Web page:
One of Nigeria’s contemporary artists and Professor of Ceramic Art at the University of Nigeria, Nsukka, Ozioma Onuzulike, has made a statement, and he made it in a language that is local, yet universal.
His declarations take strategic positions at the exhibition space of the Centre for Contemporary Art (CCA), Lagos, in an exhibition curated and organised by CCA’s curator, Iheanyi Onwuegbucha entitled Seed Yams of our Land’
For someone from the eastern part of Nigeria, the installations will look familiar because yam barns are a common sight in many rural areas. While to a visitor the patterns created by the yams and the way they are displayed is both intimidated and engaging.
Onuzulike must have paid close attention to the techniques and patterns in which the real yams are tied in the barn as he repeats this in creating lines of ceramic yams and yam seedlings forged from the clay dug up in Nsukka-a popular university town in Eastern Nigeria.
Anyone looking at the long rows of yams hanging on the wall, or suspended on metal frames to create barns might think that they are real yams from a distance, but, on closer examination the glassy and hollow surface reveals the truth.
Yam plays a central role in the Igbo tradition, and it even has its own festival that is celebrated by descents of the Igbo society in Nigeria and in the diaspora.
Onuzulike takes the powerful crop and uses it to make statements that are social, political, economic and to an extent spiritual.
This two-year project takes its roots from the one question, what does the future hold for the seed yams (Youth) of our land?
With this timely showing he metaphorically explores yam and the yam barn in dimensions that have never been imagined.
In the Bible man was molded by God from clay, he takes this symbol literally as his basic material and explores the violent studio processes of pounding, cutting, crushing, firing as fitting metaphors for the human conditions in Africa today.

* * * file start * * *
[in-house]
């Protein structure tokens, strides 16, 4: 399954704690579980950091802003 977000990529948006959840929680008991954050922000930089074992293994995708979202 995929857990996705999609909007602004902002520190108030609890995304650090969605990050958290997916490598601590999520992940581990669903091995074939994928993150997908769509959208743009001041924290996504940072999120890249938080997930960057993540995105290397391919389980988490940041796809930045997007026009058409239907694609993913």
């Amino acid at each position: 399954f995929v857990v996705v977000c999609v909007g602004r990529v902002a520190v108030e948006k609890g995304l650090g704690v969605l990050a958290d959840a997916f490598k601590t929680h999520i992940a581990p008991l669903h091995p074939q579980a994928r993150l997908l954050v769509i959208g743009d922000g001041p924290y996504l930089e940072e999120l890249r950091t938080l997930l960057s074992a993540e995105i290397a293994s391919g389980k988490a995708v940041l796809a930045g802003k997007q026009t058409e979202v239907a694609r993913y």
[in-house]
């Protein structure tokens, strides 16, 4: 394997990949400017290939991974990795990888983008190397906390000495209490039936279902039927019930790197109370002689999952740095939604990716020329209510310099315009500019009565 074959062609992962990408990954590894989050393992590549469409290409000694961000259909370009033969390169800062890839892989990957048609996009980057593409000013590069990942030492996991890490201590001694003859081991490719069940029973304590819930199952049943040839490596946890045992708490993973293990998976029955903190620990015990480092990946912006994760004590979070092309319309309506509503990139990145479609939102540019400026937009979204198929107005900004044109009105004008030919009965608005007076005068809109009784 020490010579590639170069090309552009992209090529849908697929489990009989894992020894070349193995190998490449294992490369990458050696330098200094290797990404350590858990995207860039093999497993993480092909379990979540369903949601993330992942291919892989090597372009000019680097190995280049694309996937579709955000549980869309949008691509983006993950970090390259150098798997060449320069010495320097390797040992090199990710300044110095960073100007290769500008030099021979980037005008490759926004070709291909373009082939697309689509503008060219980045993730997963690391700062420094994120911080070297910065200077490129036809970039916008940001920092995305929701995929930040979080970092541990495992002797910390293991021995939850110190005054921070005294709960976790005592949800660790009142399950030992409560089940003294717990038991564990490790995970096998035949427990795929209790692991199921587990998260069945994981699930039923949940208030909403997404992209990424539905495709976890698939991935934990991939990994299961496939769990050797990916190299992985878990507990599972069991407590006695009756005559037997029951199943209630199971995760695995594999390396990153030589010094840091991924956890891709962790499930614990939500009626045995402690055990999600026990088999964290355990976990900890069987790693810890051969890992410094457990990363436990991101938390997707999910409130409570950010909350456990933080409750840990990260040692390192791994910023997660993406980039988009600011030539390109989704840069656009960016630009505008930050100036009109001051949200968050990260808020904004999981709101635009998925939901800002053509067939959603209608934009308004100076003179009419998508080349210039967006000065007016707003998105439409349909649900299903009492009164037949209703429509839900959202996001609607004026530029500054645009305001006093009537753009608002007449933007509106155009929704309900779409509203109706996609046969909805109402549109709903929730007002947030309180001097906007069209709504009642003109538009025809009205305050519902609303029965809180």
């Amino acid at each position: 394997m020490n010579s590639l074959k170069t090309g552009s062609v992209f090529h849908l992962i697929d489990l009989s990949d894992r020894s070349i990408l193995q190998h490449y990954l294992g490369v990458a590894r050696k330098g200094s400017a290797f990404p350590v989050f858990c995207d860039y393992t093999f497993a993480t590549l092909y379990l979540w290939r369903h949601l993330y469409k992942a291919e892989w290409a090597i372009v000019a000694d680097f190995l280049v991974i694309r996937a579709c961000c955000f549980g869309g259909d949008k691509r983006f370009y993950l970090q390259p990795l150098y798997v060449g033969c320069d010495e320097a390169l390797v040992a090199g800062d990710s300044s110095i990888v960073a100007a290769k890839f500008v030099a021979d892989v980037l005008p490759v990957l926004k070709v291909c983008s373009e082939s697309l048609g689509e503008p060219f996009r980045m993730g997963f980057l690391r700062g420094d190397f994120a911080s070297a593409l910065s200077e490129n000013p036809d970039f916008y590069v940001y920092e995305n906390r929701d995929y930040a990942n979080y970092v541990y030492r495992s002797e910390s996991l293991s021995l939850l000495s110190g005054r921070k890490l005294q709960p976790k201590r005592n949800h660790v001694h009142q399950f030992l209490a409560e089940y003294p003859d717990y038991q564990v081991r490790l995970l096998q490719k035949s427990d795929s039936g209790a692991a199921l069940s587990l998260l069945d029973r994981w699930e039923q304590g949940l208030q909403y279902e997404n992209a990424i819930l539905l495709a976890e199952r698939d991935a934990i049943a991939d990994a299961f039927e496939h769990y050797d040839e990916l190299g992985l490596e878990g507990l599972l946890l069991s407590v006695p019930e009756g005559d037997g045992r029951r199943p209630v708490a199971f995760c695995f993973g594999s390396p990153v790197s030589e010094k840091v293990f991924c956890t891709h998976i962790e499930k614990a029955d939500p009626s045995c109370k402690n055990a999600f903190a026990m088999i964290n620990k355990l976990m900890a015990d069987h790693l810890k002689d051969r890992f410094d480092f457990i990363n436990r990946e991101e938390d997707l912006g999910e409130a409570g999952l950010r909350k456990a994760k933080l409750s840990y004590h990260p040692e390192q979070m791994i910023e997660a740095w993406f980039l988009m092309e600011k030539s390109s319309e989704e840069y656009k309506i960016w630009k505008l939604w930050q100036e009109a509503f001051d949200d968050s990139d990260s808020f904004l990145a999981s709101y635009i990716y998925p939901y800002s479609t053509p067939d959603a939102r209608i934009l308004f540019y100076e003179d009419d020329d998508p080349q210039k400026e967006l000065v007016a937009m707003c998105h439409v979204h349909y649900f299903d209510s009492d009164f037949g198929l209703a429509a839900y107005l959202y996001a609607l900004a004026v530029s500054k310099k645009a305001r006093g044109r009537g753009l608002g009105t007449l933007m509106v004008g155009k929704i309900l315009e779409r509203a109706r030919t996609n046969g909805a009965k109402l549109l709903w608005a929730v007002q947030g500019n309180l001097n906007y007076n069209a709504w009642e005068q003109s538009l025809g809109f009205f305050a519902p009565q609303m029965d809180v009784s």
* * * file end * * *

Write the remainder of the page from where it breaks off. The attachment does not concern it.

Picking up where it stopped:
He draws the attention of the audience to the consequences on the ‘seed yams’ (the youth) of things like unwholesome politics, hunger, unemployment, banditry and armed conflicts in Africa.
Yams are everywhere, in heaps that are familiar with the way they are sold in the marketplace, arranged in rows on the walls and on beams.
Some of the yams look like they have been attacked by insects, while another set take the shape of bowls, each ‘gathering’ telling its own story.
For example, in the installation ‘Yam Fields’ made up of ceramic yams in wooden enclosures and x-rays installations that are placed under light.
Like all the yams displayed at the exhibition there are cuts on the body of each one symbolic of the scars of war, deprivation, destruction and the challenges faced by the African every day. The x-ray part of the installation tells something jarring yet hopeful- A broken bone joined together by metal to assist with the healing process.
This could indicate artist’s optimism that in the middle of all the fracture caused by conflicts, politics, unemployment and banditry, there is still hope that peace will come to heal all the broken parts.
Onuzulike who is also a poet used the exhibition to launch his latest collections of poems which address the same themes as the exhibition. He teaches both the artist and viewer one powerful lesson amidst the many things he talks about in his new body of work. Anything consumed by the mouth can inspire the brain.
SOURCE: THE NATION